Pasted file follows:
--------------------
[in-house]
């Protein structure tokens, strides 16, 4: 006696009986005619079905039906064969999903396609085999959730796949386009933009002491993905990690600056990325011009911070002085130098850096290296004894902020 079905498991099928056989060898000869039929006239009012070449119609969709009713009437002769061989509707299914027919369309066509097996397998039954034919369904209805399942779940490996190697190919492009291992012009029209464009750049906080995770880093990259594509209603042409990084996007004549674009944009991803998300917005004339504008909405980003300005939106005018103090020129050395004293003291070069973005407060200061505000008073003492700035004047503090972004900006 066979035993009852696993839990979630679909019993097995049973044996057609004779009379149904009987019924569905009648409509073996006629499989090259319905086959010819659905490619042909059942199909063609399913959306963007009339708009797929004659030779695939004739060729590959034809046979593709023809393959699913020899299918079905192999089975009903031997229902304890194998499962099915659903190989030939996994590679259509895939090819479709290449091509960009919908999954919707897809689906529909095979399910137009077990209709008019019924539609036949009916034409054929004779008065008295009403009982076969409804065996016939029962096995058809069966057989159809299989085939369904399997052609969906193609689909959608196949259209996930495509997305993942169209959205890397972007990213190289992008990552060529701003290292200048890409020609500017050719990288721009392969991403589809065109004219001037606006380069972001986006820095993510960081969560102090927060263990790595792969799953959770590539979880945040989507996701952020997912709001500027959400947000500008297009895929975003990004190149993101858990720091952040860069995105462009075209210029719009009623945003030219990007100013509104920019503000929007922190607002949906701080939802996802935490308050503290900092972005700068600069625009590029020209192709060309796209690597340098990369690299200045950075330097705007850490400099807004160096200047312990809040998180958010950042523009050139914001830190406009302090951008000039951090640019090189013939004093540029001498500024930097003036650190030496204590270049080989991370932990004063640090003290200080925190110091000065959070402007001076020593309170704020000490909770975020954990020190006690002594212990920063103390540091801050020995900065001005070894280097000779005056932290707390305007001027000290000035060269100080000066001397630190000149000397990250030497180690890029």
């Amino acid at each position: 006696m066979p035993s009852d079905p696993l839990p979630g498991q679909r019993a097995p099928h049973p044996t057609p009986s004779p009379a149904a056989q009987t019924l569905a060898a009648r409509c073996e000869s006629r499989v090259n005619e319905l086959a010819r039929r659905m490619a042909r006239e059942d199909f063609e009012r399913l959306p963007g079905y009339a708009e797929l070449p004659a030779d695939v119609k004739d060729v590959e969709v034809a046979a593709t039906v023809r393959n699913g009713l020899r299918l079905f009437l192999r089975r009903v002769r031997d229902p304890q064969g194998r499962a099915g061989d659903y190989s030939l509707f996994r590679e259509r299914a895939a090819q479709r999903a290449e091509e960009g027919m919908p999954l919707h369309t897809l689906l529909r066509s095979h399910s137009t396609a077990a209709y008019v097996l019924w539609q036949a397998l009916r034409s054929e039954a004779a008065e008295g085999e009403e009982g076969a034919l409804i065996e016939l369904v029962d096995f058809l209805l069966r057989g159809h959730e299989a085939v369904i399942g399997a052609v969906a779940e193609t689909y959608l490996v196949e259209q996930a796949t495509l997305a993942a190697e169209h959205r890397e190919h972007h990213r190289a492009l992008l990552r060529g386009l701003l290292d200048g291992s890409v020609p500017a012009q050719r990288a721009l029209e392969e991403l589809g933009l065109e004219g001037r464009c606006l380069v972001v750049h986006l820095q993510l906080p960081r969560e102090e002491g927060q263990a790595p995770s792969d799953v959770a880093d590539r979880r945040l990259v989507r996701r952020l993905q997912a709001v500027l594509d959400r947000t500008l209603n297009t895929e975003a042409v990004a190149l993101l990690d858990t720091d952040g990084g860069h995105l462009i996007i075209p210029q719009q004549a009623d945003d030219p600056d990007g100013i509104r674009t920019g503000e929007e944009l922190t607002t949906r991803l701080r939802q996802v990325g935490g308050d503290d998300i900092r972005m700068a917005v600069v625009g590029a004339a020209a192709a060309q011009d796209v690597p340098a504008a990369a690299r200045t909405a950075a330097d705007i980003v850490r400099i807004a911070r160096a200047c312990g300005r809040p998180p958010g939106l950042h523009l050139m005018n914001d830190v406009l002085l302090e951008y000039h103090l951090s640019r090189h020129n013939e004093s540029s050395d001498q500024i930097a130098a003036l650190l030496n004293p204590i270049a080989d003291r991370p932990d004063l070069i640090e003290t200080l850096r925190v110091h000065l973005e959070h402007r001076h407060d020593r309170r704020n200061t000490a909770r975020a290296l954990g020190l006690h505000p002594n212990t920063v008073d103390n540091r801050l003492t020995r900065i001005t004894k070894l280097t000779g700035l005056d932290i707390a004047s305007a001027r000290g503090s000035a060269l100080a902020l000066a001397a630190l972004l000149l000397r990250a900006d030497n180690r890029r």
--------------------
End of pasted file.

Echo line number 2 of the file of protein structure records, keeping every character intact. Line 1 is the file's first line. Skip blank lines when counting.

């Protein structure tokens, strides 16, 4: 006696009986005619079905039906064969999903396609085999959730796949386009933009002491993905990690600056990325011009911070002085130098850096290296004894902020 079905498991099928056989060898000869039929006239009012070449119609969709009713009437002769061989509707299914027919369309066509097996397998039954034919369904209805399942779940490996190697190919492009291992012009029209464009750049906080995770880093990259594509209603042409990084996007004549674009944009991803998300917005004339504008909405980003300005939106005018103090020129050395004293003291070069973005407060200061505000008073003492700035004047503090972004900006 066979035993009852696993839990979630679909019993097995049973044996057609004779009379149904009987019924569905009648409509073996006629499989090259319905086959010819659905490619042909059942199909063609399913959306963007009339708009797929004659030779695939004739060729590959034809046979593709023809393959699913020899299918079905192999089975009903031997229902304890194998499962099915659903190989030939996994590679259509895939090819479709290449091509960009919908999954919707897809689906529909095979399910137009077990209709008019019924539609036949009916034409054929004779008065008295009403009982076969409804065996016939029962096995058809069966057989159809299989085939369904399997052609969906193609689909959608196949259209996930495509997305993942169209959205890397972007990213190289992008990552060529701003290292200048890409020609500017050719990288721009392969991403589809065109004219001037606006380069972001986006820095993510960081969560102090927060263990790595792969799953959770590539979880945040989507996701952020997912709001500027959400947000500008297009895929975003990004190149993101858990720091952040860069995105462009075209210029719009009623945003030219990007100013509104920019503000929007922190607002949906701080939802996802935490308050503290900092972005700068600069625009590029020209192709060309796209690597340098990369690299200045950075330097705007850490400099807004160096200047312990809040998180958010950042523009050139914001830190406009302090951008000039951090640019090189013939004093540029001498500024930097003036650190030496204590270049080989991370932990004063640090003290200080925190110091000065959070402007001076020593309170704020000490909770975020954990020190006690002594212990920063103390540091801050020995900065001005070894280097000779005056932290707390305007001027000290000035060269100080000066001397630190000149000397990250030497180690890029």